Humans have used drugs for thousands of years. Early civilization used wine from at least the time of the early Egyptians. The earliest recorded use of narcotics dates back to 4,000 B.C, with medicinal marijuana appearing in China around 2,737 B.C.
The extraction of active ingredients from psychoactive drugs did not occur until the 19th century. Thereafter, the emergence of unregulated and freely prescribed drugs, such as morphine, laudanum, and cocaine, laid the groundwork for modern addiction. People could buy these drugs in patented medicine bottles at local drugstores. During the American Civil War, wounded veterans returned home with their morphine kits. As a result, opium dens thrived. By the early 1900s, an estimated 250,000 morphine addicts lived in the United States.
Legislators began to take notice of the addiction epidemic over time. The first enacted legislation against drug abuse occurred in 1875, when opium dens became outlawed in San Francisco. The Pure Food and Drug Act of 1906, the first national drug law, mandated accurate labeling of patented medicines with opium and other drugs. In 1914, the Harrison Narcotic Act dictated that only licensed medical professionals and pharmacies could sell substantial doses of opiates or cocaine. The banning of heroin soon followed. The United States Supreme Court made it illegal for doctors and pharmacies to prescribe narcotics to addicts, even as part of an addiction treatment plan. As a result, the use of narcotics diminished by the 1920s. The prohibition of alcohol occurred in 1919, but was later repealed in 1933.
In the 1930s, most states required anti-drug education in public schools; however, fears of experimentation caused it to be abandoned. After the repeal of Prohibition, the United States Federal Bureau of Narcotics began a campaign to portray marijuana as an entry-level drug to other powerful narcotics. In the 1950s, use of marijuana increased in conjunction with amphetamines and tranquilizers. The social revolution of the 1960s brought with it a drastic increase in drug use, including hallucinogenic narcotics. By the early 1970s, some states and local jurisdictions had decriminalized marijuana and lowered the legal age to drink alcohol. A decline in the use of most drugs occurred during the 1980s, with the exception of cocaine and crack. The military became involved in border patrols, which led to the Panamanian invasion and capture of Manuel Noriega.
The public’s perception of the dangers of specific substances changed over time. The surgeon general’s warning about the addictive nature of nicotine-based products prompted people to think twice before lighting a cigarette. By 1995, the Food and Drug Administration (FDA) considered regulating tobacco use. Subsequently, the FDA labeled alcohol products with warnings of fetal alcohol syndrome. Other efforts to warn the public materialized, especially in regards to prescription drugs.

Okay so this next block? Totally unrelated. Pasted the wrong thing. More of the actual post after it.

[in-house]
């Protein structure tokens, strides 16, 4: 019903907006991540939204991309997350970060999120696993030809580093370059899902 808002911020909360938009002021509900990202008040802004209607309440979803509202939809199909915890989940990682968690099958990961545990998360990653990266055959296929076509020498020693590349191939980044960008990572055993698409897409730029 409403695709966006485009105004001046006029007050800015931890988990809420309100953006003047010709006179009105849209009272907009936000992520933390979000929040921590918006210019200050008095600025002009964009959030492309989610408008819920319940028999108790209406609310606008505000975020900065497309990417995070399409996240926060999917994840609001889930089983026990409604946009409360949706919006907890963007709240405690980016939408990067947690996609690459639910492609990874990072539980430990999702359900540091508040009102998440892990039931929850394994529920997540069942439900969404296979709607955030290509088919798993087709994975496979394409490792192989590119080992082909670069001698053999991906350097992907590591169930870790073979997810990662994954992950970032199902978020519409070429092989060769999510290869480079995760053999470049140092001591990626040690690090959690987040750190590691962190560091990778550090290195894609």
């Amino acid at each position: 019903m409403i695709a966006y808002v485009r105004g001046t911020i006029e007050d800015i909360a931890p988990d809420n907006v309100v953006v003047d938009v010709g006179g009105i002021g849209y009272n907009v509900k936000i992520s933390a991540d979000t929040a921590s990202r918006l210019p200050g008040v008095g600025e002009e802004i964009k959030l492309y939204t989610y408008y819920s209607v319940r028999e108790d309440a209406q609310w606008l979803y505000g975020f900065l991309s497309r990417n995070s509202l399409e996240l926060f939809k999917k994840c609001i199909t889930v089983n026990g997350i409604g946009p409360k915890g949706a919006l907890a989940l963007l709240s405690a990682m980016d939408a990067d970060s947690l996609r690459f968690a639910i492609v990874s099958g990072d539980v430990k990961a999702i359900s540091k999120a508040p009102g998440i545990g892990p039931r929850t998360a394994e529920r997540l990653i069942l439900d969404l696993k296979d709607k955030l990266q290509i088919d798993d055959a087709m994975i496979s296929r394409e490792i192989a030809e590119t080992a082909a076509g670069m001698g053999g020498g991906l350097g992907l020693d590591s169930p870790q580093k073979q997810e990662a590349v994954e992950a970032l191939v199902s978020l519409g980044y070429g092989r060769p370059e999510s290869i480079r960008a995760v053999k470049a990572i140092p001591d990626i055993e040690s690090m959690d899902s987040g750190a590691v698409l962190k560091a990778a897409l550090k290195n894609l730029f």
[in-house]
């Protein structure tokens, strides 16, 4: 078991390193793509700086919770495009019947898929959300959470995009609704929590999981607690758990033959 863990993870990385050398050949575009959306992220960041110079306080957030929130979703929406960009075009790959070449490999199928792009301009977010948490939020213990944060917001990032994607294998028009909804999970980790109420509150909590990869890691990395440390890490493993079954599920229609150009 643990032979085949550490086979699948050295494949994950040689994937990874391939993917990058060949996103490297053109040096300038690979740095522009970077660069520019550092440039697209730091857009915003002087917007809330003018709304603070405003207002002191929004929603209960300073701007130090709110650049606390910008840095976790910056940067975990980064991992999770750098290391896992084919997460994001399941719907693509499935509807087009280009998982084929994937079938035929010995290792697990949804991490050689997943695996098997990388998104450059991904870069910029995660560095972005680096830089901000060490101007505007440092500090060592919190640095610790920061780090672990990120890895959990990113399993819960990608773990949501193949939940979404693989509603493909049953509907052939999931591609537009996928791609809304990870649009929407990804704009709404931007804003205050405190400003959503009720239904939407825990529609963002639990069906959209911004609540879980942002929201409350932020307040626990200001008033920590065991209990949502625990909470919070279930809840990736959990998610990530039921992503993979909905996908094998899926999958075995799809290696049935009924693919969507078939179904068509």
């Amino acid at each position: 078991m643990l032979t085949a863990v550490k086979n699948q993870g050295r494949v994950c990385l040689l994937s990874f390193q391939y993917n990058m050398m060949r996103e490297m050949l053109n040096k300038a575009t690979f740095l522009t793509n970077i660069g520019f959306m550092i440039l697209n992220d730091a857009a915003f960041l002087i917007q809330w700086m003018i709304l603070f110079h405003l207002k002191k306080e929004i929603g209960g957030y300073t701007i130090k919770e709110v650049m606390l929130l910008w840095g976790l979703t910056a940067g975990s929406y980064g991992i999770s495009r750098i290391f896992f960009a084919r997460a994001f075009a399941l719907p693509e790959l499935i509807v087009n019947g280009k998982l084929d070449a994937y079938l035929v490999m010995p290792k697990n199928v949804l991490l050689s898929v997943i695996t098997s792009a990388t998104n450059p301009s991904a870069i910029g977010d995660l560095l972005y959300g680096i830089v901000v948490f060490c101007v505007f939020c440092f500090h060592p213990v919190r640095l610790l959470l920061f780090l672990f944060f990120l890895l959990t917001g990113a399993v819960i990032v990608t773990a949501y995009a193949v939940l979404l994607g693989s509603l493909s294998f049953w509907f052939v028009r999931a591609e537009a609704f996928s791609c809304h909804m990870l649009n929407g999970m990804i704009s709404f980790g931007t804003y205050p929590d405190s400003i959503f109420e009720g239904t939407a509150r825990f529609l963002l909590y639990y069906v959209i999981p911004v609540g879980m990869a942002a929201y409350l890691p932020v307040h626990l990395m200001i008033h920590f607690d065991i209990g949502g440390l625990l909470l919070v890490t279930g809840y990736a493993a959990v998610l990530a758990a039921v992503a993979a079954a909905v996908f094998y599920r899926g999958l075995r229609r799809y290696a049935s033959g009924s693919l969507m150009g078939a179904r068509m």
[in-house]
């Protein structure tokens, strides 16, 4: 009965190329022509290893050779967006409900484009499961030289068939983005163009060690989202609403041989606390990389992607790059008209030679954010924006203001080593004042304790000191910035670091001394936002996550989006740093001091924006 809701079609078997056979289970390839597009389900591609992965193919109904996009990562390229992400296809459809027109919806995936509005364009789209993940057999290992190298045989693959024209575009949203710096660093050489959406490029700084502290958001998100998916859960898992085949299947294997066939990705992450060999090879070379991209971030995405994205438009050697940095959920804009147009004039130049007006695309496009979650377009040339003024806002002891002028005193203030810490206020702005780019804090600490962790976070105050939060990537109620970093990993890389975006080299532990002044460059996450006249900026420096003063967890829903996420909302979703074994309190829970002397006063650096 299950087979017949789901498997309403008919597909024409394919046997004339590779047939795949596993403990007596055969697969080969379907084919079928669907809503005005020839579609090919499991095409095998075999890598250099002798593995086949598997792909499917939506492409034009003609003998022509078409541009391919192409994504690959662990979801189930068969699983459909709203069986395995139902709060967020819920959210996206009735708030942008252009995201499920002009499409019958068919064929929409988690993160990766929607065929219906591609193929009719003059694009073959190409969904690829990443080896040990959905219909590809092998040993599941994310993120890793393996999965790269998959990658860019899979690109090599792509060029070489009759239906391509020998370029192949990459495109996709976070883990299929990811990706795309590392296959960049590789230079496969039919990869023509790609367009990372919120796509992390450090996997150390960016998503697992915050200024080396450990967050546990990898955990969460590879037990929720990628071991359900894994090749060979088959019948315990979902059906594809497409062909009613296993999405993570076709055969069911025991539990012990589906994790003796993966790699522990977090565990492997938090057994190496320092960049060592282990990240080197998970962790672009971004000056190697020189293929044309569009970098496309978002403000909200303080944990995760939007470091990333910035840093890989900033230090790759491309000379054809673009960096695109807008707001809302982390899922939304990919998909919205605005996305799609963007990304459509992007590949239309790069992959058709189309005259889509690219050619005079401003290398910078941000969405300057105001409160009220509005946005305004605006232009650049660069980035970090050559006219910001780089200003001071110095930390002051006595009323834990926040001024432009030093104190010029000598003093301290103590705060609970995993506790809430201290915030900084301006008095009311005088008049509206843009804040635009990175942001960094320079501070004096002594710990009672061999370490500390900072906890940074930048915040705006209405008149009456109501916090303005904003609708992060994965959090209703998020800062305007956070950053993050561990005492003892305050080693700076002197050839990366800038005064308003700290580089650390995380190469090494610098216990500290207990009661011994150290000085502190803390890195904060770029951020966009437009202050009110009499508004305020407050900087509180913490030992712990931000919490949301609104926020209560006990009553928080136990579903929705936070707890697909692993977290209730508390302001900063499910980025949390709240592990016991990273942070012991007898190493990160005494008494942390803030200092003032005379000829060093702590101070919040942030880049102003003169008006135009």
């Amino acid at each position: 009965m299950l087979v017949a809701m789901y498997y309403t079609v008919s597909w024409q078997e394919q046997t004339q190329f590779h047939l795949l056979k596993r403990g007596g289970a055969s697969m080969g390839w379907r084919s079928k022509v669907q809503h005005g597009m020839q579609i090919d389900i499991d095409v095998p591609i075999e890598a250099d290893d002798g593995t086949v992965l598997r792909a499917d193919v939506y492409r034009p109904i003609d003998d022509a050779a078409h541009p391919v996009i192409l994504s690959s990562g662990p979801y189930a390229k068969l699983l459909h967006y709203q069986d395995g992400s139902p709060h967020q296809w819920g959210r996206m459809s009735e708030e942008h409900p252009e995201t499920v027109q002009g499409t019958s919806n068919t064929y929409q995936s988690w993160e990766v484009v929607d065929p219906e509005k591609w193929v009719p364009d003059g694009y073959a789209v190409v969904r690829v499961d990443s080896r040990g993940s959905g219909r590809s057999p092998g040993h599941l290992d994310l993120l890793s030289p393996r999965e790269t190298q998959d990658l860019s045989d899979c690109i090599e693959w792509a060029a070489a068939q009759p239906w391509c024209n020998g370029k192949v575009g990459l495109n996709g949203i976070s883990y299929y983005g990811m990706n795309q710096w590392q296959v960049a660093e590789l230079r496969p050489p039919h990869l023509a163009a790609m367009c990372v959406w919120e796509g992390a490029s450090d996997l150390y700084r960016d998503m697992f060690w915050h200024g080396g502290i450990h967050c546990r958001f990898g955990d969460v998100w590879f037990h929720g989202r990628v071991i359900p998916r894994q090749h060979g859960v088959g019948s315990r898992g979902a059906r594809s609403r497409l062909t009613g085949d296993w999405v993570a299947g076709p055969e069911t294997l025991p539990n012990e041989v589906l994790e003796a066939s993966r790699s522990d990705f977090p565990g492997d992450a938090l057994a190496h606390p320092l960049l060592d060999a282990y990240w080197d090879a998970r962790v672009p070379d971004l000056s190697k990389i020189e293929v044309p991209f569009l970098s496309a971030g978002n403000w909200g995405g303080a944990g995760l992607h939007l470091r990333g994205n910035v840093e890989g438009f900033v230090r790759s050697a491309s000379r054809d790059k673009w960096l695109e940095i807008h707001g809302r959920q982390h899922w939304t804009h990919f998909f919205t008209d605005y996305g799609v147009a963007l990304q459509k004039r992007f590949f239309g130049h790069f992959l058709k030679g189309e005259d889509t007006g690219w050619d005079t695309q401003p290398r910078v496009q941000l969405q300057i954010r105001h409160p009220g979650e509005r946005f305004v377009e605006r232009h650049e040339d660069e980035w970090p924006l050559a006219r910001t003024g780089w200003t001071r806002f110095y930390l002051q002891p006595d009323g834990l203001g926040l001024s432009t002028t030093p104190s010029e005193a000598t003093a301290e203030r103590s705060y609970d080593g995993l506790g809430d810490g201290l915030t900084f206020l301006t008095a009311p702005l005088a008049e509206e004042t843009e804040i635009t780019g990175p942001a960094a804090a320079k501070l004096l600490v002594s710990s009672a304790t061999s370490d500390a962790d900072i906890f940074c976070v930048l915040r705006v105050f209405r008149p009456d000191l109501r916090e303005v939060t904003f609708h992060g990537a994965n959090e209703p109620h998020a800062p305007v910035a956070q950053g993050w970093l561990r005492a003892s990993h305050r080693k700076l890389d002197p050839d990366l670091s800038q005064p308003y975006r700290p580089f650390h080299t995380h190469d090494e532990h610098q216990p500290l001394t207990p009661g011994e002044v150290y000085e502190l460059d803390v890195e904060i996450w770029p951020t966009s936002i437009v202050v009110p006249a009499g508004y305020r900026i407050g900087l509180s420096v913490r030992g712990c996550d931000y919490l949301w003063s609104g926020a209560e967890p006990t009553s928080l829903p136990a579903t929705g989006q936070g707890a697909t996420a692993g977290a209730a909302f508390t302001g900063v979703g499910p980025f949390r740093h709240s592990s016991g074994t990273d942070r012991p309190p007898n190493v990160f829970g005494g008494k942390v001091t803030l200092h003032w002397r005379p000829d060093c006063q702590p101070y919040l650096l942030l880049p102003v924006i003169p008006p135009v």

Federal and state law enforcement have tried to keep up with the changing perceptions and dangers of substance abuse. By 1970, federal drug laws and state enforcement carried steep penalties for those who violated them, especially for those who committed drug-related crimes. The Comprehensive Drug Abuse Prevention and Control Act of 1970 made it possible for legislators and law enforcement agencies to gain control over the drug abuse epidemic. While possession of illicit drugs was made punishable, the manufacture and distribution of narcotics carried the severest penalties. The Anti-Drug Abuse Acts of 1986 and 1988 made it possible for addicts to seek treatment and rehabilitation. Further efforts continue to allow recovery for addicts who wish to seek help.
Follow these links to learn more about the history of alcohol and drug abuse in the United States:
- A Social History of America’s Most Popular Drugs
- Perspectives on the History of Psychoactive Substance Use
- Substance Abuse and America: Historical Perspective on the Federal Response to a Social Phenomenon
- Painkillers: A Short History
- A Short History of Drugs (On TV)
- History of Substance Abuse (PDF)
- Stone Age Man Took Drugs, Say Scientists
- Module A-4: History of Drug Use (PDF)
- Drug Use Around the World: The History of Drug Use (PDF)
- Chapter 2: A History of Drug and Alcohol Abuse in America (PDF)
- Opium, Cocaine and Marijuana in American History (PDF)
- Pathology of Drug Abuse
- The History of Prescription Drugs
- A Brief History of the Drug War
- A Brief History of Anti-Doping
- Drugs and the Drug Laws: Historical and Cultural Contexts (PDF)
- The Origin of MDMA (Ecstasy) Revisited: The True Story Reconstructed from the Original Documents (PDF)